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Mental Health First Aid™ for Deaf communities: responses to a lack of national Deaf mental health service provision

Julia Terry Orcid Logo, Cathie Robins-Talbot

Journal of Public Mental Health, Volume: 23, Issue: 2, Pages: 107 - 116

Swansea University Author: Julia Terry Orcid Logo

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Abstract

Purpose: For over fifteen years Mental Health First Aid™ (MHFA) has successfully been delivered in Wales, UK, with growing interest in the MHFA programme and increasing course attendees. Trainers, aware of the need for support, know the importance of MHFA being accessible for different communities a...

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Published in: Journal of Public Mental Health
ISSN: 1746-5729 1746-5729
Published: Emerald 2024
Online Access: Check full text

URI: https://cronfa.swan.ac.uk/Record/cronfa66484
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Abstract: Purpose: For over fifteen years Mental Health First Aid™ (MHFA) has successfully been delivered in Wales, UK, with growing interest in the MHFA programme and increasing course attendees. Trainers, aware of the need for support, know the importance of MHFA being accessible for different communities and learner groups. MHFA has always focused on increasing mental health literacy. One marginalised group, with lower mental health literacy than general populations, are Deaf people, a group with increased risk of mental health problems. In this article we provide insights about why Deaf people are twice as likely as hearing people to experience mental health problems.Approach: During this paper we have used four focal points i) exploring situational contexts for Deaf people; ii) reasons why Deaf individuals are at greater risk of mental health problems; iii) we explore a project, ‘Hear Deaf’, and implementation of MHFA Wales by Deaf MHFA trainers; and iv) initiatives to influence and impact on policy makers.Findings: During the project, nine MHFA courses were delivered to Deaf communities across different locations in Wales, often with information and advertisements circulated direct to Deaf communities through Deaf clubs, resulting in 120 Deaf people trained. We conclude with our own reflections as a researcher and a Mental Health First Aid trainer who work predominantly with Deaf communities.Originality: This paper provides discussion on the specific risks for Deaf people around mental health and the importance of mental health promotion programs for Deaf communities. Further research is needed regarding the impact of MHFA on Deaf populations.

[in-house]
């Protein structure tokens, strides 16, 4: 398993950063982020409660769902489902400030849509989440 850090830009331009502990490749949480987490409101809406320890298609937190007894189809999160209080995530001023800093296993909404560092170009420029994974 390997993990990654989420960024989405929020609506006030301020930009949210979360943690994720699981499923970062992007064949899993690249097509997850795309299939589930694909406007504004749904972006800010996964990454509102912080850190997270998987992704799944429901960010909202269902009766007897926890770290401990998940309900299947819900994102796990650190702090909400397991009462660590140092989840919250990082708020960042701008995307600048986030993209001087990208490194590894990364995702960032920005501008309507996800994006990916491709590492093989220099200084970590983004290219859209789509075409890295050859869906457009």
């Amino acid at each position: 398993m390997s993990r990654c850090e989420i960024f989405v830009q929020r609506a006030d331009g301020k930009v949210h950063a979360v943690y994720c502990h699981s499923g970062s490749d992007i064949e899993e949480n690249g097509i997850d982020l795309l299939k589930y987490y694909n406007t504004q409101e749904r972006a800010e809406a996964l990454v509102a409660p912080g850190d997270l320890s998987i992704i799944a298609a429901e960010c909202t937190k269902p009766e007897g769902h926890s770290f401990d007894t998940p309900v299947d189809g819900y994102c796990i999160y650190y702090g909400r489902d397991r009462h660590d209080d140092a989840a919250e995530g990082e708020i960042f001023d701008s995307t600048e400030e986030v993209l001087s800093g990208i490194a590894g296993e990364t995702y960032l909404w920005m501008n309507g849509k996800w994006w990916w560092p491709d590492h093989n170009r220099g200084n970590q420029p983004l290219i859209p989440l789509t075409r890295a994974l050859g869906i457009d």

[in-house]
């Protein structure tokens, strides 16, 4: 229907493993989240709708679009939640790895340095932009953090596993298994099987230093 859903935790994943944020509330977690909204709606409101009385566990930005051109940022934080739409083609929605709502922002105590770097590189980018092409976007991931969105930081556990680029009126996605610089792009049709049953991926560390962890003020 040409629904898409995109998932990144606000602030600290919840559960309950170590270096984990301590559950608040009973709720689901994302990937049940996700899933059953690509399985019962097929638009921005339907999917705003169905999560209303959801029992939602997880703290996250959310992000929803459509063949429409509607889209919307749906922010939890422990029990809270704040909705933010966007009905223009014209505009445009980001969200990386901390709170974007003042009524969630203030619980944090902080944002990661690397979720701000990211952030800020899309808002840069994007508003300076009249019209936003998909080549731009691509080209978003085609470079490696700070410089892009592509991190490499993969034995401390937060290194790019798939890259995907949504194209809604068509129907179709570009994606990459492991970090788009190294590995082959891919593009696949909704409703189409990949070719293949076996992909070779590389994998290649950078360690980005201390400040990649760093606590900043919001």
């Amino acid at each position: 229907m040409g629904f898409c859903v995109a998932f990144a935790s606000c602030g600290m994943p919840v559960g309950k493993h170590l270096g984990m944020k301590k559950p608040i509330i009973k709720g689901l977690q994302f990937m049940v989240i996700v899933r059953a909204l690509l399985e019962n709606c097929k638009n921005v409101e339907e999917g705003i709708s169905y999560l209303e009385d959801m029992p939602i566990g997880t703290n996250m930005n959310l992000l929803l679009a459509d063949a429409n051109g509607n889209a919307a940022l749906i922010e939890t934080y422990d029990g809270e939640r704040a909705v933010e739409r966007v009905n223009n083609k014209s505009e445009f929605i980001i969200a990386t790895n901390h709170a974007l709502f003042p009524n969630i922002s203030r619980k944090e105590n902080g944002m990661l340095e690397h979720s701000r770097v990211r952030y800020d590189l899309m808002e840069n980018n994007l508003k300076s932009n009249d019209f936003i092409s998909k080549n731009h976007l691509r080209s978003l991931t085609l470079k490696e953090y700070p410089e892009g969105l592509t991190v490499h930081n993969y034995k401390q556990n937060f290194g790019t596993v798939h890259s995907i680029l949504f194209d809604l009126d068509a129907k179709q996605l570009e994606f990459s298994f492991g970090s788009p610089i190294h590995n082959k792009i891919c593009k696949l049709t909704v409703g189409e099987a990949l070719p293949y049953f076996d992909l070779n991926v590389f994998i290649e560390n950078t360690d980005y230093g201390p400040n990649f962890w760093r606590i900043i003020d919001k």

Keywords: Mental Health First Aid, Deaf, mental health promotion, mental health literacy, British Sign Language, BSL
College: Faculty of Medicine, Health and Life Sciences
Funders: N/A
Issue: 2
Start Page: 107
End Page: 116